Within a page, I was presently surprised by the humour Dickens brings to his writing, which is something I wasn’t expecting at all. This isn’t a funny book, but Dickens inserts wry asides, and occasionally breaks the fourth wall in order to make a point – which made me smile just about every time.

Only vaguely knowing about Dickens’ other works, I was expecting a weighty tome, something to be slogged through. I can’t say how long the story actually was, without some Googling but it felt quite brief on my e-reader. Dickens is big on the descriptive passages though, and I admit my eyes did just slide past some of them.

In terms of differences between the adaptations and the original, there weren’t as many as I thought there might be – perhaps because the source material was shorter, there is more room to elaborate, with little of the need to excise material. The main point of difference I noticed was that Scrooge was so much quicker to repent of his miserly ways. In fact, the last ghost was almost superfluous, with Scrooge not even having a real clue that the deceased person was him until he was taken to the grave. That particular scene took on an almost comical tone, as I knew what Scrooge didn’t as he was saying ‘what a black creature this man must have been to rate such talk about his death’ etc. etc.

Most of the other difference from the original in the retellings comes from the emphasis placed on different aspects of the novel, such as Scrooge’s childhood romance, and I can’t think of any I’ve seen which detract from the story.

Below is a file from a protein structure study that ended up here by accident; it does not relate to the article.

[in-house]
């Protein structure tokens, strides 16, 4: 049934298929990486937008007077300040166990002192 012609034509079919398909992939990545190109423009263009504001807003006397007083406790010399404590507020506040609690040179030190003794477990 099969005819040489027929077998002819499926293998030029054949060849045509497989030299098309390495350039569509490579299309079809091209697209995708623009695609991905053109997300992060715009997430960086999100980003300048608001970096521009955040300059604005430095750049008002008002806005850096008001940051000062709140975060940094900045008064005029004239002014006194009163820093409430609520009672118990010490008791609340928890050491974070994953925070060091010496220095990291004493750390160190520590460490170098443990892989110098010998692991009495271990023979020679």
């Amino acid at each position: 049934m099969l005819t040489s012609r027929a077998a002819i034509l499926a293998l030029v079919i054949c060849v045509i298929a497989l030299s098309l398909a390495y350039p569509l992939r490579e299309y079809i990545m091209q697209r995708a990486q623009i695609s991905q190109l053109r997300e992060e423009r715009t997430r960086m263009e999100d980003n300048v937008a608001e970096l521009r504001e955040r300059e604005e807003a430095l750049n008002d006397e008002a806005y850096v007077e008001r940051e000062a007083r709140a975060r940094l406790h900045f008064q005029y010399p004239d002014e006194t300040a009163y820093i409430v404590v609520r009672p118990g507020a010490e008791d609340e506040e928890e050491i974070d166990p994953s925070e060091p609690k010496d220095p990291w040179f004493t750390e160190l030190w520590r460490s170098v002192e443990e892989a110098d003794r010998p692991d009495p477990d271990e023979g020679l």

I don’t know if I can say the book filled me with Christmas spirit, but I was a little less grumpy afterwards (this could also be attributed to having finished my shopping by that stage as well). I can certainly see why this has remained a seasonal favourite for so long and I’m glad I finally read it.

 

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Top Ten Books, 2011

With 67 books gracing my reading list from 2011, I had to make a few rules to help with the choosing of my top ten: re-reads do not count; no Discworld (otherwise I’d be here forever trying to narrow down the list); and, no books in a series, unless they are a) the first book in said series, or b) function as a standalone.

So, here you have my belatedly finished list – in semi-relevant order:

Boneshaker – Cherie Priest

Steampunk. Zombies. Kick-ass characters. This book instantly made in into not only my top ten for 2011 but also my top ten – ever. I was so taken with this book that I have recommended it to numerous people, and the second novel set in this world only escaped being on the list because I didn’t want to clog it up with too many books by the same author.

Shades of Grey – Jasper Fforde

Fforde is easily one of my favourite authors, so the inclusion on the list of the first book in this newish trilogy is no big surprise. I admit I was a bit disappointed with the ending, feeling that maybe it was just being unnecessarily mean to the characters, but it does end a certain pessimistic realism to the story, and may even become plot relevant. Perhaps.

Chasing Odysseus – S.D Gentill

I picked up this book because it was front facing in a library display and I thought ‘I could’ve sworn ‘The Odyssey’ had nothing to do with wolves’. This particular library also has no YA section, so I originally assumed this was an ‘adult’ book, I snuck between the stacks and read the prologue and then I was hooked. In fact, I may have to write a full review at some point instead of thrusting the book randomly on people.